In communities across the country and around the world, people are coming together to rebuild and restore local environments that have been affected by crisis or disaster. In New Orleans after Katrina, in New York after Sandy, in Soweto after apartheid, and in any number of postindustrial, depopulated cities, people work together to restore nature, renew communities, and heal themselves. In Civic Ecology, Marianne Krasny and Keith Tidball offer stories of this emerging grassroots environmental stewardship, along with an interdisciplinary framework for understanding and studying it as a growing international phenomenon.
Krasny and Tidball draw on research in social capital and collective efficacy, ecosystem services, social learning, governance, social-ecological systems, and other findings in the social and ecological sciences to investigate how people, practices, and communities interact. Along the way, they chronicle local environmental stewards who have undertaken such tasks as beautifying blocks in the Bronx, clearing trash from the Iranian countryside, and working with traumatized veterans to conserve nature and recreate community. Krasny and Tidball argue that humans’ innate love of nature and attachment to place compels them to restore nature and places that are threatened, destroyed, or lost. At the same time, they report, nature and community exert a healing and restorative power on their stewards.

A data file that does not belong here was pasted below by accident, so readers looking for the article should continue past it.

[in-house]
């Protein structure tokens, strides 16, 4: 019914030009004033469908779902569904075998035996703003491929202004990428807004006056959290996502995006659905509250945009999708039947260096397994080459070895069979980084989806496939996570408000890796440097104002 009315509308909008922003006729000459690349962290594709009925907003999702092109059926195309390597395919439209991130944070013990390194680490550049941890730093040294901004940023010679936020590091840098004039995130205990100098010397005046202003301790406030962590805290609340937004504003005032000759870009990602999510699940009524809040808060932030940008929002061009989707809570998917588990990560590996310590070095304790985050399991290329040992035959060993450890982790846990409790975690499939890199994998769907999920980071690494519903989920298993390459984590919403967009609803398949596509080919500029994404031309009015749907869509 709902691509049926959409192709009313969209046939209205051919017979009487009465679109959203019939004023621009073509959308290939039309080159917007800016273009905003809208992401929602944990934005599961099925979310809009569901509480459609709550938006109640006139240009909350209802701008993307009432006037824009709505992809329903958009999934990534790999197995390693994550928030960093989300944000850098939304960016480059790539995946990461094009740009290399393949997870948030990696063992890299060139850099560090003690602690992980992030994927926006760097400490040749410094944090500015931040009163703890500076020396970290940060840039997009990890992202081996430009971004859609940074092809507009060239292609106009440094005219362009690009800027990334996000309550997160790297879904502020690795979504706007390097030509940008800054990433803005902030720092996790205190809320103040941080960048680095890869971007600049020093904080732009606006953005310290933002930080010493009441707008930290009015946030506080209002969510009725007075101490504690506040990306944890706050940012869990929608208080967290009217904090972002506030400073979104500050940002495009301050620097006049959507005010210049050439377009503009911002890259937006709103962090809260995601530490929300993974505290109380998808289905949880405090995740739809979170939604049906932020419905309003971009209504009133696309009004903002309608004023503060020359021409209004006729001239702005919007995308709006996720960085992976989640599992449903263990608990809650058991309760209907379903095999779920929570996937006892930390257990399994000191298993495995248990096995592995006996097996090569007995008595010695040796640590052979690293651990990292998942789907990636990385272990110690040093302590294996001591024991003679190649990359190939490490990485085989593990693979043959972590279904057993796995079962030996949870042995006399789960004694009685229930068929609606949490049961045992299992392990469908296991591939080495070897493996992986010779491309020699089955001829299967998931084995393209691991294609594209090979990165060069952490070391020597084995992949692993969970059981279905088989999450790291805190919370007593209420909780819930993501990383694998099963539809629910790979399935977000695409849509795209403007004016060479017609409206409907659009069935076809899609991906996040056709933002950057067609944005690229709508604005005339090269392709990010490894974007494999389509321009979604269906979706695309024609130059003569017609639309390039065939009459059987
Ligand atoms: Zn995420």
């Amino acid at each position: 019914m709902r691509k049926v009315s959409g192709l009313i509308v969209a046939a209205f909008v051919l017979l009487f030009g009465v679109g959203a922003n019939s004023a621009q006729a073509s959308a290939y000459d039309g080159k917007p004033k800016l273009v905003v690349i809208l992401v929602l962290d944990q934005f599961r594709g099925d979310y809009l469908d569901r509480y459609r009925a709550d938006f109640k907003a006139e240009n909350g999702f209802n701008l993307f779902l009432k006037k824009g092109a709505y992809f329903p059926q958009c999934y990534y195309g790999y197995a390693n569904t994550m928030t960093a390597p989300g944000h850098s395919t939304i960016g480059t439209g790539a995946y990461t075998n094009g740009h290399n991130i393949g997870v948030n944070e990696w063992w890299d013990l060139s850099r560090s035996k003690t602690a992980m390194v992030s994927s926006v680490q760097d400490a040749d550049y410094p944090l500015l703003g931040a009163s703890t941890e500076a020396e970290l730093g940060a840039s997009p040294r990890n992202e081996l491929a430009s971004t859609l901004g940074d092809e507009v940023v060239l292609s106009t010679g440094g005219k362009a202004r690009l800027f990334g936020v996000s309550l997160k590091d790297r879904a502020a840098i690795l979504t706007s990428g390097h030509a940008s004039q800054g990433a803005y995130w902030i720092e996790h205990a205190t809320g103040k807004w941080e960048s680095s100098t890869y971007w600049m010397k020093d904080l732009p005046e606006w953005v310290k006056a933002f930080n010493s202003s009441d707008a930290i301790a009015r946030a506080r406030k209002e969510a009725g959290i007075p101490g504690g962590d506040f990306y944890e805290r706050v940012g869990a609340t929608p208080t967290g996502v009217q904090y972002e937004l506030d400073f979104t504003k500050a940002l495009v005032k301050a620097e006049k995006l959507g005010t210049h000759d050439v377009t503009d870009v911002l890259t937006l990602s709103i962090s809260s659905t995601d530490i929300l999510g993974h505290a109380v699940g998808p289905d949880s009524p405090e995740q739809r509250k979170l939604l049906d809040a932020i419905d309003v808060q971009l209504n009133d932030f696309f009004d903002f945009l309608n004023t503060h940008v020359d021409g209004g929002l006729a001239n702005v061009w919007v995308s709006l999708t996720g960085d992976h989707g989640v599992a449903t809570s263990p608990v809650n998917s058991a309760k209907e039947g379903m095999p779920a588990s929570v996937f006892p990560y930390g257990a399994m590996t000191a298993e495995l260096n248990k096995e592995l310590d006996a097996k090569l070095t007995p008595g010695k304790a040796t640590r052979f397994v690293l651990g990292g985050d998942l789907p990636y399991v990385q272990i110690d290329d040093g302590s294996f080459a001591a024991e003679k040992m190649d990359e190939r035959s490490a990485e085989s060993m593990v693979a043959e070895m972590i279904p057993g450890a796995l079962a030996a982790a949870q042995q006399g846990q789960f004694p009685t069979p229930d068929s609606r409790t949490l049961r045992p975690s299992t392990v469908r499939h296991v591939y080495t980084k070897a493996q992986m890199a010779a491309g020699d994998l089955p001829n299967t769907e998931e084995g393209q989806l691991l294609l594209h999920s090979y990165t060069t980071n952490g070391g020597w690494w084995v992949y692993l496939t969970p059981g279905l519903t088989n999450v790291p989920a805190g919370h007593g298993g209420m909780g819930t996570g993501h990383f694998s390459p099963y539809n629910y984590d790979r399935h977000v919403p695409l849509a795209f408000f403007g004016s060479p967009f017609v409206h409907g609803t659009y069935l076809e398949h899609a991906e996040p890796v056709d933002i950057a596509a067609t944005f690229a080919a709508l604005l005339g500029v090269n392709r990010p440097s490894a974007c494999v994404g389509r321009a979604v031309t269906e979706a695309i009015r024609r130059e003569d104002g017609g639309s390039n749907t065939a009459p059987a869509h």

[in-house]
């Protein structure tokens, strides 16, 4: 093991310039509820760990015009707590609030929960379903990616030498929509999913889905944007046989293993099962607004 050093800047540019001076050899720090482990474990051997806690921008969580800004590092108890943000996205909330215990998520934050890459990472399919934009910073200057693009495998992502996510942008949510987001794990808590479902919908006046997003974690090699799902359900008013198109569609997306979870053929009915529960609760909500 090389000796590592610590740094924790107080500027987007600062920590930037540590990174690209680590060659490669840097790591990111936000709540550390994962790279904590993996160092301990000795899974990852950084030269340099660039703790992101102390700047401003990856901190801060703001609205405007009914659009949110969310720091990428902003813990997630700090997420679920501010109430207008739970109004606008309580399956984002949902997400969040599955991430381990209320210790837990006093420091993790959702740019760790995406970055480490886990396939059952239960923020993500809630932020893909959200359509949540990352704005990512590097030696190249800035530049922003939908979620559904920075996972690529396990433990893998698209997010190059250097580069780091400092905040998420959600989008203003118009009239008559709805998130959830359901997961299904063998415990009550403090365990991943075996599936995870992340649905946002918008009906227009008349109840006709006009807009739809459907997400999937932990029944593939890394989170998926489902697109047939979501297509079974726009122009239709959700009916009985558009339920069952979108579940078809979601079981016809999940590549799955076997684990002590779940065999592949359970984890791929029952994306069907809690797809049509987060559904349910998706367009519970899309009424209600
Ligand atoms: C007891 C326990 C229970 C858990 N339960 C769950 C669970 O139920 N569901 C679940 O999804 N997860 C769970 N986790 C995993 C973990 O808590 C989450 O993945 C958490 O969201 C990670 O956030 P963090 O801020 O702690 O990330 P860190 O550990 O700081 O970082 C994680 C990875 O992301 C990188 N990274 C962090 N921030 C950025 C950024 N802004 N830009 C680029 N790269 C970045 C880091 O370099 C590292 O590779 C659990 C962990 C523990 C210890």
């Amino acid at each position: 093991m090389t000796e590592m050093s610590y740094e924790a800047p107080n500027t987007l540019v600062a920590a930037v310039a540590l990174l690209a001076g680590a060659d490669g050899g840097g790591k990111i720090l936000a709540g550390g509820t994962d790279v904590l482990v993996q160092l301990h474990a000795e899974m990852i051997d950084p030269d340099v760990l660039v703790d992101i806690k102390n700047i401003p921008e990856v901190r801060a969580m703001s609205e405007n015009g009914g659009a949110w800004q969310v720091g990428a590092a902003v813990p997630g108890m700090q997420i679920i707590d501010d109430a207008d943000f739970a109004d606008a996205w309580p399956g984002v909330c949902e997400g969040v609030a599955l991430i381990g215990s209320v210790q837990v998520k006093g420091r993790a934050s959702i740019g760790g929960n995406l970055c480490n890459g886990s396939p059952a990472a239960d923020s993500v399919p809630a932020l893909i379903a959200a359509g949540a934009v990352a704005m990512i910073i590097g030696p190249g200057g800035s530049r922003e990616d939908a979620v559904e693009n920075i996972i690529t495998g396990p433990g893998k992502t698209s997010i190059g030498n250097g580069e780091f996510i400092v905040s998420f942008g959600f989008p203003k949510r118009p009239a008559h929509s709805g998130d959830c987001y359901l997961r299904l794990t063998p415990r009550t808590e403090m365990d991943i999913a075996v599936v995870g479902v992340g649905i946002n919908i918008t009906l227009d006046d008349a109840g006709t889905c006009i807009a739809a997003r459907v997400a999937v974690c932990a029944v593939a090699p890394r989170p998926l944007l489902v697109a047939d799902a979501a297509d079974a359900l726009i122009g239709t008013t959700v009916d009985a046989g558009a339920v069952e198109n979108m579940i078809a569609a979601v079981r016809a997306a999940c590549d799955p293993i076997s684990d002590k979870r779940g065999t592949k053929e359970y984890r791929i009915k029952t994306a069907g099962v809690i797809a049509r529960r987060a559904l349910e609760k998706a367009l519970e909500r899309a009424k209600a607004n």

About the Authors
Marianne Krasny is Professor in the Department of Natural Resources and Director of the Civic Ecology Lab at Cornell University.
Keith Tidball is Senior Extension Associate in the Department of Natural Resources and Associate Director of the Civic Ecology Lab at Cornell University and State Coordinator for the New York Extension Disaster Education Network.
—Carmen Sirianni, Hillquit Professor of Labor and Social Thought, Brandeis University; author of Investing in Democracy and Civic Innovation in America
—Lindsay K. Campbell, PhD, Research Social Scientist, USDA Forest Service, Northern Research Station
—F. Stuart Chapin III, Professor Emeritus of Ecology, University of Alaska Fairbanks